I had the absolute pleasure of spending a few days at the Seaside Institute taking a deep dive into what makes urban retail successful. Two of the leaders in town center design, Bob Gibbs and Terry Shook, led the class. An amazing amount of material was shared and much ground was covered. Here’s a quick recap.
Over the past year we have been exposed to a barrage of extremely interesting and eye opening reports, presentations, and books on demographics. These reports all indicate that the majority of Millennials and Baby Boomers want the same type of housing option – something located within a walkable community – and are increasingly willing to accept smaller, connected units to accomplish this.
I had the chance to listen to the Strong Towns podcast about a failed mixed use redevelopment attempt via a 203k loan with Ian Rasmussen. Listening to the story, I felt Ian’s pain. I’ve made a few previous warning comments regarding 203k loans to folks in the Small Builder/Developer Facebook Group. I’m going to take this opportunity to share as much as I can regarding this loan product so folks can make as educated a decision as possible regarding funding source for mixed-use projects.
This is a post on reflections and lessons learned, and an effort to provide insight and guidance to the Reynoldstown community as they negotiate with Jeff Fuqua on the rezoning of the Leggett and Platt site. It is also a chance for me to collect and organize my thoughts on one of the most transformative urban redevelopment projects in my neighborhood (Edgewood) fifteen years in.
I enjoyed a very wet drive dropping my daughters off at school this morning. The ground was already fully saturated before the current rainstorm, so there was significant runoff in the streets and creeks on the East side of Atlanta and South Decatur. One road was impassible from an overflowing creek, others just very, very wet. All of this lead me to mull on our current stormwater policies in for Atlanta and Decatur.
In case you missed it…
Check out a video of Eric’s presentation on Placemaking v. Parking, given at CNU’s T3 Event on April 16th.
For more information check out our series on Placemaking v. Parking.
A major part of maintaining and promoting healthy communities is finding ways to maximize the existing housing stock. Many neighborhoods in Atlanta have an abundance of post-WWII housing. These houses tend to be small, and efficient. Often they have two bedrooms and only a single bathroom. There is nothing inherently wrong with this layout, but progress demands that the housing stock be upgraded to keep up with contemporary society. We have helped many families brainstorm how to re-configure these houses over the years. One couple wanted to stay in their neighborhood and start a family, another owner wanted to expand so that he and his partner could stay in a neighborhood they love, while increasing their overall level of comfort.
Recently, some close friends approached us about downsizing. They no longer need their 5 bedroom house in Decatur. They cashed out and purchased one of these post-war houses. It’s an admirable exercise in “right-sizing,” as they try to determine the best way to alter their new home to fit their family of four.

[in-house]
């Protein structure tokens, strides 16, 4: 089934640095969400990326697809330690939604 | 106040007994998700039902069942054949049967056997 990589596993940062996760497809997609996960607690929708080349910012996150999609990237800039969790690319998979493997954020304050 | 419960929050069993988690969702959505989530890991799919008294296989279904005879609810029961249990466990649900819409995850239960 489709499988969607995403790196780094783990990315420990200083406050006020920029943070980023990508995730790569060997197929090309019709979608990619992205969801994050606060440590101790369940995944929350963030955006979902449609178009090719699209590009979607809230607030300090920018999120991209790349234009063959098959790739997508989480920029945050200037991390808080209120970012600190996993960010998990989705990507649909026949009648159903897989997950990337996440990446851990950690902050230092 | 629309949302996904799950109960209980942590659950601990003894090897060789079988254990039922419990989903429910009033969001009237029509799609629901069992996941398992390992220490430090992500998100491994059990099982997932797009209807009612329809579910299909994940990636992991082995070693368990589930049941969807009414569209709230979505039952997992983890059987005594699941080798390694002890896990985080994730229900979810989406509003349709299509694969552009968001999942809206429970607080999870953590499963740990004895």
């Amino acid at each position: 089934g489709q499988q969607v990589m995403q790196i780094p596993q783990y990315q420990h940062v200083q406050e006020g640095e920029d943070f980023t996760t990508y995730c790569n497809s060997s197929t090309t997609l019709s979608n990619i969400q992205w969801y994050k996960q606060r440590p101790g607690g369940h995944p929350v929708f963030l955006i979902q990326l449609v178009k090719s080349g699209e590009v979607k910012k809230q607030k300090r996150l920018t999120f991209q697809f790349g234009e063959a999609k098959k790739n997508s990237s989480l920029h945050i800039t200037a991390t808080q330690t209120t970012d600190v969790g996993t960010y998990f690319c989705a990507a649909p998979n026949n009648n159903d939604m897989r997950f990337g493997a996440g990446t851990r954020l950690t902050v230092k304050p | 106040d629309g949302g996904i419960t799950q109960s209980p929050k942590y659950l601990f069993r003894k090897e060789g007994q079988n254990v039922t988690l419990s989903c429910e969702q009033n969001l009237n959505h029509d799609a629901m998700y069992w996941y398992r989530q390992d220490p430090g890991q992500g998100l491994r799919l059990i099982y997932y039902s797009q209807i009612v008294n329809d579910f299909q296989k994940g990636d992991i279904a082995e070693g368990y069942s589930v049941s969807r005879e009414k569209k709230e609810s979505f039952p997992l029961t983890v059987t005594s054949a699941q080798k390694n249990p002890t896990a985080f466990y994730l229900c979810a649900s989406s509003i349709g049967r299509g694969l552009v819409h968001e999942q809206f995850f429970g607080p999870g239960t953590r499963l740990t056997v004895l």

As an office based in Atlanta, we’ve often daydreamed about what we could build, if only we weren’t so preoccupied with parking requirements. Recently, work in New Orleans gave us the opportunity, to reflect on the nature of parking in Atlanta. The New Orleans Jazz Market is the conversion of an historic 11,000 SF urban market into a purpose-built Jazz performance hall. Originally built in 1849 as a market, the building went through a major renovation at the turn of the last century. It was eventually sold to private owners after World War II, who proceeded to overhaul the facades in a gauche 1960s style. In 2013, when we were brought on to convert the building. It stood as an empty, beaten down, blighted building, most recently serving as a retail store. The newly renovated building now serves as a cultural anchor for the neighborhood.
There are significant differences in the built environment of our neighborhoods planned before World War II, and those developed after. Before the war, and the Great Depression, neighborhoods were designed to focus on walkability — sidewalks, smaller streets, and on-street parking were the norm. After the war, planners were confronted with the twin challenges of the increasingly prevalent automobile, and new zoning ordinances which eschewed earlier priorities and had a significant negative impact on the quality of walkable communities. Today, there has been a shift in desires and priorities towards redeveloping more historic neighborhoods. Still, zoning requirements have a tremendous impact on the viability and adaptability of these neighborhoods.
Current zoning takes the approach of requiring each landowner to provide enough parking within their parcel to satisfy the parking needs of any buildings on that land. Every parcel must be self-sufficient. Zoning mandated parking requirements, often poorly conceived, are like a cancer in otherwise healthy neighborhoods. Parking occupies a significant amount of space, increases development costs, and kills walkability by forcing buildings, separated by parking lots, to be spread across greater areas. The more distance between important neighborhood destinations, the less walkable the neighborhood becomes. This trend forces more people to drive, setting in motion the self-sustaining cycle of off street parking.
We are proud to present the Peoples Health New Orleans Jazz Market.
An amazingly special thanks to:
- Irvin Mayfield and the great folks at the New Orleans Jazz Orchestra